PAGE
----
In 2019, NASA celebrated the 50th anniversary of the first moon landing with Apollo 11, which was the most historic moment of space exploration to date, while also working hard to reach the goal of sending the first woman and next man to lunar soil by 2024. In addition, further progress has been made in research aimed at enabling the first manned flight to Mars.
NASA also conducted missions at the International Space Station (ISS) and celebrated the first spacewalk by two women – Jessica Meir and Christina Koch. And speaking of the ISS, the space agency has also struggled to accelerate its partnership program with SpaceX and Boeing to prepare new US ships that are expected to bring astronauts to the ISS from 2020.
A lot of research has been done and new technologies put to the test by NASA in 2019. Below you can see some of the highlights of the year, just after the agency’s own retrospective video:
Artemis mission and plans for Titan
This year NASA officially named its new lunar program Artemis, a tribute to the moon goddess and twin sister of Apollo. In addition to sending the first woman – or several women – to the Lunar surface, the Artemis program should also establish a definitive presence of humanity on our natural satellite.
To the success of the Artemis Program, NASA has invested much of its efforts in one of the key components of a manned mission: the space suit. The new costumes presented by NASA at the end of the year offer greater mobility and many other advances compared to the costumes worn by Apollo 11 astronauts.
The NASA also prepared plans for the Dragonfly a drone that will search dozens of specific locations on Titan, moon of Saturn curious to prebiotic chemical processes.
Spacewalks and business collaboration
Astronauts Anne McClain, Nick Hague, Christina Koch, Andrew Morgan and Jessica Meir participated in 2019 of their first missions at the International Space Station (ISS) and conducted their first spacewalks. The highlight was Meir and Koch, who were selected for the first spacewalk performed by women only.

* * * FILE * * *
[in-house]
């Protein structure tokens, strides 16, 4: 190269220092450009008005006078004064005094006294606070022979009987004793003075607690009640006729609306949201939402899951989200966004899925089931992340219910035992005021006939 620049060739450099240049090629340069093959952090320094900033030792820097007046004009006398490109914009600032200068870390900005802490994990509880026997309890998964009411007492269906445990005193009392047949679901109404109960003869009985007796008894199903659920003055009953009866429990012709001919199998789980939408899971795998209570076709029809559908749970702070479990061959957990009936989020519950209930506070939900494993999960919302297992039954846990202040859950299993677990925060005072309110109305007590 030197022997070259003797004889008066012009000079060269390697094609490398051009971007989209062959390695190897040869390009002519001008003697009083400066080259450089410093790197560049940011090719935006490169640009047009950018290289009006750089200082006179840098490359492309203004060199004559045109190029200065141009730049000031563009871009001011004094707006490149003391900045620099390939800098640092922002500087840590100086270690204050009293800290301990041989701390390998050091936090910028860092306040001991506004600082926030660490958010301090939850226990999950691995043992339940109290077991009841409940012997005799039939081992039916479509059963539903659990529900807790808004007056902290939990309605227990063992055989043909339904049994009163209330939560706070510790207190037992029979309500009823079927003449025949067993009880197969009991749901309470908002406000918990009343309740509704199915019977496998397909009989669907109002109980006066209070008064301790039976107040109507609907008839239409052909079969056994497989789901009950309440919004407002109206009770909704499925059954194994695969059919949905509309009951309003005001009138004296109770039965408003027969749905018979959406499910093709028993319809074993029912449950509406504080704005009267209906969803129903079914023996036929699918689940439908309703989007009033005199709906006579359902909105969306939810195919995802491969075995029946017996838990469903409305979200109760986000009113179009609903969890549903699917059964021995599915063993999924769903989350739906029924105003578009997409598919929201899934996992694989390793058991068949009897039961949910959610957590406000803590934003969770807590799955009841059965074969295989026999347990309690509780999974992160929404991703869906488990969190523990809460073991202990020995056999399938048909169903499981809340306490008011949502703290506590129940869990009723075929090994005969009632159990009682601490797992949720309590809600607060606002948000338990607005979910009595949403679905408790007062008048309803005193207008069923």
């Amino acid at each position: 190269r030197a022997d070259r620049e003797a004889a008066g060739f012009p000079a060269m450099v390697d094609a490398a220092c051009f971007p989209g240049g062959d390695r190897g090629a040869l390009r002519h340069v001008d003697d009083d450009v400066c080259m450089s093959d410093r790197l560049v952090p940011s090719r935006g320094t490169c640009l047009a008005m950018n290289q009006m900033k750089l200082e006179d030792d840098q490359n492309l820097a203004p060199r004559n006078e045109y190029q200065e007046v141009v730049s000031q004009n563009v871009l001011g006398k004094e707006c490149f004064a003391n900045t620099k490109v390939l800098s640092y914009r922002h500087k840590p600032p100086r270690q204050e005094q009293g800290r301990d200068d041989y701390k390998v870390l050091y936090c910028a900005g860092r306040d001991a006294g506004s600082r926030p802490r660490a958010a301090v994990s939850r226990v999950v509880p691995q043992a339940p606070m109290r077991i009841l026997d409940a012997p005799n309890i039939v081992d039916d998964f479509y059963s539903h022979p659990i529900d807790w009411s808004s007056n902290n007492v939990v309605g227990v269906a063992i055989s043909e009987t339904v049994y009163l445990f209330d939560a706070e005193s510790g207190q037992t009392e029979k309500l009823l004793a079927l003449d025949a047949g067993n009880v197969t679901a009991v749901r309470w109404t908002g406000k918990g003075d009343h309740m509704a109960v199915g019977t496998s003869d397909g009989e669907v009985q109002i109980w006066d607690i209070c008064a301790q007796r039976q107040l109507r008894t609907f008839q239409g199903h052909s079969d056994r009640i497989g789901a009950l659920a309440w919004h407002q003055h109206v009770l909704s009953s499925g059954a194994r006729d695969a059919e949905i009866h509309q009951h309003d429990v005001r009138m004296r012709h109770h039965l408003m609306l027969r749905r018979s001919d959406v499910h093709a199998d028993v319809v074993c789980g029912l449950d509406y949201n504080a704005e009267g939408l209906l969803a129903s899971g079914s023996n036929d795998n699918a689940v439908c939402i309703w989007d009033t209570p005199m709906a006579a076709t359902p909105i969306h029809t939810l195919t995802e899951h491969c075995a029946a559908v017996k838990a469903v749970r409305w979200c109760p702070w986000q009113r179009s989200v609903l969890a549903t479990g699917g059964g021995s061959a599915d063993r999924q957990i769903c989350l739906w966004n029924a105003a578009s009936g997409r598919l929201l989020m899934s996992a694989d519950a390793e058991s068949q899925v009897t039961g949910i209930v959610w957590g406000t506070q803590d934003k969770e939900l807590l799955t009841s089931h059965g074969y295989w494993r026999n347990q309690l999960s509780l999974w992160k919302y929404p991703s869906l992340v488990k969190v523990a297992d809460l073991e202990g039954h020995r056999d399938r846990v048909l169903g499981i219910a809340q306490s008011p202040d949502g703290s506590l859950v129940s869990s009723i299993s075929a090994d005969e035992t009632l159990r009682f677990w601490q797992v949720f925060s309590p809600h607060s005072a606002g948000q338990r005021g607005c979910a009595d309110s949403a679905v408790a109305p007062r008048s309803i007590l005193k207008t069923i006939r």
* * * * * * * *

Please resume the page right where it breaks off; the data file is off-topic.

In addition, ISS further favored research and new technologies from commercial companies. This year, for example, the SpaceX Crew Dragon spacecraft managed a five-day demonstration mission on the space station and returned to Earth safely. Boeing also performed a successful test with Starliner, although the ship failed to dock at the space station and returned to the ground early.
NASA astronauts participated in 10 spacewalks to install a new commercial spacecraft anchor port, upgrade the station’s power system and repair the AMS-02, an instrument that seeks dark matter, antimatter and dark energy. The results of the famous NASA twin study were also published, revealing data on the resilience of the human body in space.
Research and new space technologies
Three NASA technology demonstrations were launched by SpaceX’s Falcon Heavy rocket. One is the Green Propellant Infusion Mission, which is successfully demonstrating a, say, “greener” propellant with low toxin levels. The other is the Deep Space Atomic Clock, which aims to measure time in space at the nanosecond level as accurately as possible. The last is Light Sail, a solar sail was devised by scientist Carl Sagan, co-founder of the Planetary Society.
NASA also demonstrated the first coordinated maneuver between two steam-powered CubeSats (small satellite- shaped satellites) in Earth’s low orbit, which should greatly enhance future economic missions using low-budget equipment. They became the first CubeSats duo to exchange maneuver coordinates with each other. NASA has also signed a contract with Made In Space to use technology that allows ships to print and assemble parts in space.
Gateway Station and Lunar Modules
As part of its plans to establish a constant presence in the lunar environment, NASA has developed the Lunar Gateway space station project, which will be positioned in orbit of the moon just as the International Space Station orbits the Earth. The agency created the Next Space Technologies for Exploration Partnerships (NextSTEP) program, which funded private companies to each develop a prototype of the station.
In addition to the five private companies with designs that were tested (Lockheed Martin, Northrop Grumman, Boeing, Sierra Nevada Corporation, and Bigelow Aerospace), NASA also highlighted NanoRacks’ conceptual study outline. Also as part of the NextSTEP program, the agency has selected 11 private companies, including Boeing, Blue Origin and SpaceX, to develop the new lunar module that will transport astronauts from the orbiter to the moon’s surface, and vice versa.
Considering that much of NASA’s innovations and research this year has been aimed at enabling future missions in the coming years, we can expect big events and discoveries in the coming decade!